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Grades Of Wooden Floors

04/01/2023 Alan

Want a Nice Oak Floor. Then It's all in The Cutting of The Log.

Why do I always pick topics that leave me sitting with a large mug of tea, a chocolate biscuit, and a blank expression on my face? The problem is of course the choci biscuits, because when I have a problem when creating wooden flooring that needs some brain power and attention, the only fuel that’s going to make any difference is more chocolate. I hate to get scientific because it means you have to write something that looks like an MIT physics paper, and as I know that you can’t be bothered reading all that, I will, for your sake, keep it simple. And of course I can’t be bothered writing all that, so it’s going to suit both of us. 

The grade of timber you choose for your wooden floor is going to make a much bigger difference than you think. Not only will it affect the overall look, but the performance as well. And quite frankly that’s the difficult bit to explain. So instead of scouring the interweb for a scientific paper on this, you’re going to have to do something a lot more difficult. You’re going to have to trust me.

It seems that the whole of the UK is absolutely infatuated and besotted with Oak when it comes to wooden flooring. Except me. Don’t get me wrong, oak is a wonderful species of wood, with a magnificent grain pattern, that you can do absolutely anything with, and make most things from. But there’s just one little problem with oak when it comes to wooden flooring. It shifts. And it can do more shifting in one week under the wrong site conditions, than Rihanna’s backside after 100 nights at Wembley. The problem is the way that oak is cut that can make it unstable. In general, there are only three ways a log can be cut.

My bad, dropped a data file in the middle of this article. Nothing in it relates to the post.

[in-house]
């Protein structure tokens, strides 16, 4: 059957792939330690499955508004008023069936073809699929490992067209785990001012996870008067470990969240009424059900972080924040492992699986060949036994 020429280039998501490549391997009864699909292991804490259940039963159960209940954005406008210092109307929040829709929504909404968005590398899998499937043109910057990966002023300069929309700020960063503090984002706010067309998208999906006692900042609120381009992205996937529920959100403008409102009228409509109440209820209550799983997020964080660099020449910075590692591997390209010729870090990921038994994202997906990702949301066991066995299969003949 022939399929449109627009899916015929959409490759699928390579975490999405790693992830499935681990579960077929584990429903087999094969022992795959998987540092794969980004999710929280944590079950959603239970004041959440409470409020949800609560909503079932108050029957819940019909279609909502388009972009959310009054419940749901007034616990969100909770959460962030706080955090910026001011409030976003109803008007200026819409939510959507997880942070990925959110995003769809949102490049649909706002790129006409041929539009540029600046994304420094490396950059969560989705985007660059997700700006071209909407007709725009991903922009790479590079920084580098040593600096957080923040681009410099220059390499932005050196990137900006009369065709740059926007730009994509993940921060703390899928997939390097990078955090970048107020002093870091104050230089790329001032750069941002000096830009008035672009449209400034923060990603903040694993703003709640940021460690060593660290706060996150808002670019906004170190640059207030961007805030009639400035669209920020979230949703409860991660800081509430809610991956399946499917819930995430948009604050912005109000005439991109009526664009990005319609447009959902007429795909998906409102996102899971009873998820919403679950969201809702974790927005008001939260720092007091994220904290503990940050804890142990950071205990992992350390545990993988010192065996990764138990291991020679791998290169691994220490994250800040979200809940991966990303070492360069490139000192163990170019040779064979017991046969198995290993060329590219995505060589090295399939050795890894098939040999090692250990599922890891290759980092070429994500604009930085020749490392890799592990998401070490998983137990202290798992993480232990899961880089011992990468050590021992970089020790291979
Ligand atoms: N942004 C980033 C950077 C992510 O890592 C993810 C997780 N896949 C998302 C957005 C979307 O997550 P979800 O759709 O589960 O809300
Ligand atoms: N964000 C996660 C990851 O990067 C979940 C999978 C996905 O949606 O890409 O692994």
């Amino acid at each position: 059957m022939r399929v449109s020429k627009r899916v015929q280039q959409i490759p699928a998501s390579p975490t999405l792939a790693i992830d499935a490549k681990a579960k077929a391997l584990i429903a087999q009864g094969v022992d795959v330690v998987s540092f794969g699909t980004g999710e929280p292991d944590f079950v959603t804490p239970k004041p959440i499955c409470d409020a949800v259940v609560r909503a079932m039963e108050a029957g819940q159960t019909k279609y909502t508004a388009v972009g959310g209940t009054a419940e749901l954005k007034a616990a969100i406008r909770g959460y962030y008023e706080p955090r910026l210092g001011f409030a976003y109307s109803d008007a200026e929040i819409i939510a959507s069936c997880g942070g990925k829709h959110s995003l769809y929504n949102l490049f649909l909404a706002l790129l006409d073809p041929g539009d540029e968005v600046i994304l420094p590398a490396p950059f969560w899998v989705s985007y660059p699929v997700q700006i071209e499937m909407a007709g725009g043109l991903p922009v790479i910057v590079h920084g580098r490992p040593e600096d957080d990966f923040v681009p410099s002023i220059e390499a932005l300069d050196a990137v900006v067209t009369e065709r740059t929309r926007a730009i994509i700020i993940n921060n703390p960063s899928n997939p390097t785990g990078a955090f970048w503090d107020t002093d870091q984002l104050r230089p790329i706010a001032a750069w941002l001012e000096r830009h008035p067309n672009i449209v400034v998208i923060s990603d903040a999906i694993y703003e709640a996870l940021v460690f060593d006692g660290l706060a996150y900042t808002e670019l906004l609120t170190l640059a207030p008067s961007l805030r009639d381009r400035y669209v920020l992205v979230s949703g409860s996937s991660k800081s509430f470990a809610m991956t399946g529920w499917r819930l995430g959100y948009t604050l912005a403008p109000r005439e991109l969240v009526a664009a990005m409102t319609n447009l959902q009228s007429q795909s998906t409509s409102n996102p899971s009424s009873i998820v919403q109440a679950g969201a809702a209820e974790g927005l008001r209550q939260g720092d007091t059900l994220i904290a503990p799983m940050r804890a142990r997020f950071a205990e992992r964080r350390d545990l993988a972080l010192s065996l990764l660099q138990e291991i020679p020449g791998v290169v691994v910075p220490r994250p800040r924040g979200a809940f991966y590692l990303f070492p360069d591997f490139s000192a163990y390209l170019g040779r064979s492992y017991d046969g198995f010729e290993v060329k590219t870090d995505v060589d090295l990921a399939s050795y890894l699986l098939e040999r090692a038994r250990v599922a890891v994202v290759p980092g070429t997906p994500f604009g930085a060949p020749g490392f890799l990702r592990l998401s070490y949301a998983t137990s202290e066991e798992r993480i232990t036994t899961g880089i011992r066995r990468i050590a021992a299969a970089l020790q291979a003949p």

Plain Sawn Oak Wooden Floors – Look at your average oak floor, and you will notice a nice swirly pattern to the grain. That’s because most of the oak you will buy for wooden flooring will be plain sawn, because quite simply it’s the cheapest and most economical way of cutting a log. In fact most wood for wooden flooring will be plain sawn, so I’m not just referring to oak here. But it’s unstable, and is far more susceptible to cupping and bowing, especially with under floor heating.

Quarter Sawn Oak Wooden Floors – Incredibly stable, but it’s also a more expensive way of cutting a log. You’re unlikely to see a quarter sawn engineered floor. Most quarter sawn wooden floors come in the form of 10mm solid overlays, which then needs to be pinned and glued onto a plywood sub floor. If you’re going for under-floor heating, then I would highly recommend a quarter sawn cut. It’s going to be a lot more stable.

Rift Sawn Oak Wooden Floors– very rarely used in wooden flooring, and the most expensive way of cutting a log. Interestingly enough, we used this product when we installed wooden floors into 'Forbes House' Britain's most expensive home. That was a lot of fun but an incredibly difficult project.

But its not all grim. The answer is of course site conditions, and if your site conditions are relatively stable, then even a plain sawn floor is going to behave itself. I wont get in to the science too much because you'll die of boredom, but the trick is not to let your home get too hot in the summer, which creates loads of moisture, and don't let it dry out too much from your heating in the winter. Just but be prepared for seasonal movement,and don't become too hysterical if you see gaps in the winter. They'll close up again the summer, just like our country.